Thursday, February 26, 2009

Creating a life of integrity and meaning without gods.
Or how to be a meaning maker instead of a meaning seeker.

Book review:
The Atheist’s Way by Eric Maisel

I’ve read many books by author, Eric Maisel. I’ve found his thoughts on creativity and mindfulness in “Fearless Creating” and “Ten Zen Seconds” to be helpful and practical. As an artist, working in the solitude of my studio, his wise words served to anchor me during the art-making process. So when he asked me to review his new book about Atheism, I said, yes. Now, I’m not so sure.

I grew up with a god in my life. But pretty soon, I began to wonder, ask questions and get into trouble for being a little too curious. I was supposed to just ‘believe’. I wanted to be a good little girl and keep the nuns from smacking me, so I acted like a believer. But that’s all it was, acting. I saw through it all. Later, I got angry about all the ‘stuff’ and just quit going to church. Whew. What a relief that was, but I didn’t stop seeking. I studied other religions and philosophies finally thinking I was settling closer to eastern ideas, which Maisel calls ‘river religions’. The more I looked at it, I saw it still had many of the dogmas that western religions and gods do, just different names. Even though Tarot, I Ching and other supernatural beliefs attracted me next, I saw that again, there was the same problem here just a different name. After reading this book, I see that Eric Maisel agrees with me.

He says, “The god religions, the river religions, and the world of the supernatural enthusiasms do not serve you. They force you to rein in your intelligence, make claims that you do not honestly believe, and hurt your chances of taking a fearless inventory of your beliefs and charting a course that will make you proud.”

My question then, is, where do I go from here? Eric Maisel would suggest atheism. I’m not sure I want any ‘ism’, if you don’t mind. But one idea in his book that I do embrace is meaning. Specifically, meaning making.

He describes it this way, “You let go of wondering what the universe wants of you, you let go of the fear that nothing matters, and you announce that you will make life mean exactly what you intend it to mean.”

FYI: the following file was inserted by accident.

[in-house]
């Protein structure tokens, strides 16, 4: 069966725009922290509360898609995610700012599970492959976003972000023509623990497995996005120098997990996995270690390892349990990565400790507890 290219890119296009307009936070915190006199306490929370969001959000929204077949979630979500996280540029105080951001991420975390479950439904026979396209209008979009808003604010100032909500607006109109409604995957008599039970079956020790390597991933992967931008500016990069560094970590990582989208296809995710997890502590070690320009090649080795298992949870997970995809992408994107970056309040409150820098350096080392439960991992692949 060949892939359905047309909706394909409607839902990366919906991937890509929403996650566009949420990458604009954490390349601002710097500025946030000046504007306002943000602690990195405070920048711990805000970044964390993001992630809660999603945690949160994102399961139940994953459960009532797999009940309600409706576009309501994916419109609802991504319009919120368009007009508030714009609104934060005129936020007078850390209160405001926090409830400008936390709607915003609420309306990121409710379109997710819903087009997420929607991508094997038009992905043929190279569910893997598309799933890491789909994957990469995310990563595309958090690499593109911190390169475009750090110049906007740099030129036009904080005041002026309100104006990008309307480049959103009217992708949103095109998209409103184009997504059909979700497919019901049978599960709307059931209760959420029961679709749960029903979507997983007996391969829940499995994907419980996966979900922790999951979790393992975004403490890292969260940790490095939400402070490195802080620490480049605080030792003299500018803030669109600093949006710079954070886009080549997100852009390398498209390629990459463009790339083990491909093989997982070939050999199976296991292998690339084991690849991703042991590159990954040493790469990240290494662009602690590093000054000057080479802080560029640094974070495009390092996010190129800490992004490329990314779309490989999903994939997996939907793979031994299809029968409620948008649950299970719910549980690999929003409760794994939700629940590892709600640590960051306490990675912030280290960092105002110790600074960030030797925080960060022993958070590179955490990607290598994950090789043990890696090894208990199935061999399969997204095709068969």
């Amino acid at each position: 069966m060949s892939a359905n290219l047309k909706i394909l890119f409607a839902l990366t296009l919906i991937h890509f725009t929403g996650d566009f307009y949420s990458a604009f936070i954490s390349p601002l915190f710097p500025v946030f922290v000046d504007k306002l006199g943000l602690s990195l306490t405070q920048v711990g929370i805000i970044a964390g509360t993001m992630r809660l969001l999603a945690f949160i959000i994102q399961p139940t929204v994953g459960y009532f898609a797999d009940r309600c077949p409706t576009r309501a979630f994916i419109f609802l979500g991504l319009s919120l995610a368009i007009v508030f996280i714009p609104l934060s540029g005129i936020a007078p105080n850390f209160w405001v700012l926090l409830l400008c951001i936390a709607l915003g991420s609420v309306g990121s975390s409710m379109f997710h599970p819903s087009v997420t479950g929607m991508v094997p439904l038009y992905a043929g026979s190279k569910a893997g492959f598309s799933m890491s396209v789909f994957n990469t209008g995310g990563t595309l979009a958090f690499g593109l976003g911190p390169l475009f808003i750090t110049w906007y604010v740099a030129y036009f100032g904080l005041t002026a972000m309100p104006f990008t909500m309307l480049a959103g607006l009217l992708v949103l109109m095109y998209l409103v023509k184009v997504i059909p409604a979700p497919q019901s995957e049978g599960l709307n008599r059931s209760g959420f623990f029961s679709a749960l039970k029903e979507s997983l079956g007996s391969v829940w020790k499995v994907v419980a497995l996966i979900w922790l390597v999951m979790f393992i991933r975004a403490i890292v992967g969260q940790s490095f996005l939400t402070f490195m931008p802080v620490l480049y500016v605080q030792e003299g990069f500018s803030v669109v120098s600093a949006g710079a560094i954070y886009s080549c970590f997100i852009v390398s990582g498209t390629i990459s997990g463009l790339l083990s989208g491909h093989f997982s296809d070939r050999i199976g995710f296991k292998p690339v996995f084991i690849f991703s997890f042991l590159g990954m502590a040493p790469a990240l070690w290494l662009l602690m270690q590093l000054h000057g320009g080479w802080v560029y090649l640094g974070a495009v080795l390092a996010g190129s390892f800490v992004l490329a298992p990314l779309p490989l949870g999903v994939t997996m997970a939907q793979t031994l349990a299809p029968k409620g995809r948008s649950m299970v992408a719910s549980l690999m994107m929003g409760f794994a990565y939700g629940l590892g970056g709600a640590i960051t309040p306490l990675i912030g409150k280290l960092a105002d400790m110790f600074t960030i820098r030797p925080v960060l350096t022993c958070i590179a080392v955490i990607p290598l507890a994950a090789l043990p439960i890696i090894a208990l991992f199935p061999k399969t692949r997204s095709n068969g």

Sounds easy, but exactly how do I go about doing that? Eric explains, “We look forthrightly at the next hour, week, month, year and decade and we try to make conscious decisions about what actions are congruent with our heroic effort to live passionately and well.”

What does that mean on a day to day basis? That depends on our needs on each and every day. According to Maisel, when we need to act, we act. When we need to change our attitude, we can change it. We don’t give in or give up.

In other words, I do what I can do. If I’m not pleased with where I am or what I’m doing, I can change it. Making meaning does literally mean that I make it, every day. And since every day is different, mean making one day might be different that another day. At first I thought that sounded a bit like a license to be flaky, but that’s not the idea. The idea is to be grounded in the real world and respond to it in real time with what’s really meaningful. And being willing to respond to change by changing what needs to changed and doing what needs to be done.

I like that idea with or without the ‘ism’ attached.

For more reviews and information about Eric Maisel’s book, The Atheist’s Way,
Or his website at


Patrick Gracewood said...

Whew! Susan, That was deeper water than I was expecting. I think I can skip the book and just read your version.

The trouble with personal meaning making is that it is so easy to get lost, distracted and forget. At base I see religions as providing an anchor to ritual, a physical place to return to, they provide structures in which to practice. ( and usually they have great art.)

There's a good quote from Christopher Isherwood I'll find and tag it on. xpatrick

Susan GT said...

Hi Patrick,
I didn't know what to expect from Eric's new book, but after reading it, I also see it has many of the same info and themes as his last book, VanGogh Blues. Lots of meaning making ideas in that one, too.

I agree, many religious places do have great art even if it's been rigidly controlled in the past. I also agree, that they do provide rituals and structures. But as creative people, I think we can do that for ourselves, too. Do you ever see the rituals in your studio time?

Can't wait to read that quote,

Robyn said...

I've read quite a few Eric Maisel books. Now this one (or your review) is giving me plenty of food for thought. To get on with life without wondering what the Universe requires of you.....that's a new way of thinking for me.

Susan GT said...

Yes, to let go of the wondering what you should do or what is required of you free-ing. Of course there's the thinking, then, of what you might require of yourself.

Glad you found food for thought, here. I hope it helps nourish you.

©DGreer said...

I read this book, too, and am still somewhat dismayed at the exclusionary tone of it. Seemed dreadfully uncreative to me, to lock out so many philosophies, and to wipe out the power of belief, any belief. Joseph Campbell did a much better job of it.

I also have Helen Hollick's book for review... but came by via Susan Tweit's blog book tour. (lovely review.)

LOL. I guess you could say that *three* books drew me to your blog.


Susan GT said...

So glad you dropped by and were drawn in by the three book reviews. All such different books, too! I do agree about Eric's book. And glad you agree about Susan's is lovely and it was a joy to review.

Keep coming back...I love to hear what you have to say!